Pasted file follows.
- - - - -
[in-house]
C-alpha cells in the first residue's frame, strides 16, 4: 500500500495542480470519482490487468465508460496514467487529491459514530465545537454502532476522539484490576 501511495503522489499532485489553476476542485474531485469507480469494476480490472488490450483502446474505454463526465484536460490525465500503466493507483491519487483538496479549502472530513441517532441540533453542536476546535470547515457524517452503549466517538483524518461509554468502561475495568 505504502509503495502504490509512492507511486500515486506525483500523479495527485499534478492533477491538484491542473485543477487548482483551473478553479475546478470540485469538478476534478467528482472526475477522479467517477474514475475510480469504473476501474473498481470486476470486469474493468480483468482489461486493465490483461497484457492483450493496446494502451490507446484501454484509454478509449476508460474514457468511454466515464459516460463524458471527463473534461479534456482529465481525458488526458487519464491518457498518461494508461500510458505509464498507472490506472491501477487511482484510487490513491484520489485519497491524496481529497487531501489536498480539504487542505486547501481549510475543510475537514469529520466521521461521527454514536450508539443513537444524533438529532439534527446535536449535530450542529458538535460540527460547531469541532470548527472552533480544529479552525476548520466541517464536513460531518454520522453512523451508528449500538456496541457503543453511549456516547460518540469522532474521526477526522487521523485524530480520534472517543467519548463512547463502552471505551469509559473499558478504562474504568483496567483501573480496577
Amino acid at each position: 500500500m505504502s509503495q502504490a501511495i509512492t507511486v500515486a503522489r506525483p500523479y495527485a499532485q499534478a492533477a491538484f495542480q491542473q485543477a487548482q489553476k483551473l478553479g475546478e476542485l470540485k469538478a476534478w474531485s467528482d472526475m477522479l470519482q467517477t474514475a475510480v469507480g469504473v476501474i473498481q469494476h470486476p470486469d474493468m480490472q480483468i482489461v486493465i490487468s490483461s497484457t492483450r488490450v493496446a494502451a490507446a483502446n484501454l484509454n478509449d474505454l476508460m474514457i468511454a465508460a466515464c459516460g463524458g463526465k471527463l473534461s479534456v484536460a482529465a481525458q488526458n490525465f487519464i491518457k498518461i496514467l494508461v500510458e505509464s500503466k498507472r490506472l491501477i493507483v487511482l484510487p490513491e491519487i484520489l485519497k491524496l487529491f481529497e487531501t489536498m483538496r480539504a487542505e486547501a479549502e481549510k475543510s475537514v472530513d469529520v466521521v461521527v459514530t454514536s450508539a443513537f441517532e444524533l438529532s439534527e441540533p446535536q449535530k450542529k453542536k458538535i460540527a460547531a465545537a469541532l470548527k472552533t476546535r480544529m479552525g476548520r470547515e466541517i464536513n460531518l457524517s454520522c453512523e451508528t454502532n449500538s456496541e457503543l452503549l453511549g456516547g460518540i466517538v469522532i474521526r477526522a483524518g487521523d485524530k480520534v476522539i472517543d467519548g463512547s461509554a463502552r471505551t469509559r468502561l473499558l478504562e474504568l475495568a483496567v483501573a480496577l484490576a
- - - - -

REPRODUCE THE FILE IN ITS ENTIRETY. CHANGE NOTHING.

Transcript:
[in-house]
C-alpha cells in the first residue's frame, strides 16, 4: 500500500495542480470519482490487468465508460496514467487529491459514530465545537454502532476522539484490576 501511495503522489499532485489553476476542485474531485469507480469494476480490472488490450483502446474505454463526465484536460490525465500503466493507483491519487483538496479549502472530513441517532441540533453542536476546535470547515457524517452503549466517538483524518461509554468502561475495568 505504502509503495502504490509512492507511486500515486506525483500523479495527485499534478492533477491538484491542473485543477487548482483551473478553479475546478470540485469538478476534478467528482472526475477522479467517477474514475475510480469504473476501474473498481470486476470486469474493468480483468482489461486493465490483461497484457492483450493496446494502451490507446484501454484509454478509449476508460474514457468511454466515464459516460463524458471527463473534461479534456482529465481525458488526458487519464491518457498518461494508461500510458505509464498507472490506472491501477487511482484510487490513491484520489485519497491524496481529497487531501489536498480539504487542505486547501481549510475543510475537514469529520466521521461521527454514536450508539443513537444524533438529532439534527446535536449535530450542529458538535460540527460547531469541532470548527472552533480544529479552525476548520466541517464536513460531518454520522453512523451508528449500538456496541457503543453511549456516547460518540469522532474521526477526522487521523485524530480520534472517543467519548463512547463502552471505551469509559473499558478504562474504568483496567483501573480496577
Amino acid at each position: 500500500m505504502s509503495q502504490a501511495i509512492t507511486v500515486a503522489r506525483p500523479y495527485a499532485q499534478a492533477a491538484f495542480q491542473q485543477a487548482q489553476k483551473l478553479g475546478e476542485l470540485k469538478a476534478w474531485s467528482d472526475m477522479l470519482q467517477t474514475a475510480v469507480g469504473v476501474i473498481q469494476h470486476p470486469d474493468m480490472q480483468i482489461v486493465i490487468s490483461s497484457t492483450r488490450v493496446a494502451a490507446a483502446n484501454l484509454n478509449d474505454l476508460m474514457i468511454a465508460a466515464c459516460g463524458g463526465k471527463l473534461s479534456v484536460a482529465a481525458q488526458n490525465f487519464i491518457k498518461i496514467l494508461v500510458e505509464s500503466k498507472r490506472l491501477i493507483v487511482l484510487p490513491e491519487i484520489l485519497k491524496l487529491f481529497e487531501t489536498m483538496r480539504a487542505e486547501a479549502e481549510k475543510s475537514v472530513d469529520v466521521v461521527v459514530t454514536s450508539a443513537f441517532e444524533l438529532s439534527e441540533p446535536q449535530k450542529k453542536k458538535i460540527a460547531a465545537a469541532l470548527k472552533t476546535r480544529m479552525g476548520r470547515e466541517i464536513n460531518l457524517s454520522c453512523e451508528t454502532n449500538s456496541e457503543l452503549l453511549g456516547g460518540i466517538v469522532i474521526r477526522a483524518g487521523d485524530k480520534v476522539i472517543d467519548g463512547s461509554a463502552r471505551t469509559r468502561l473499558l478504562e474504568l475495568a483496567v483501573a480496577l484490576a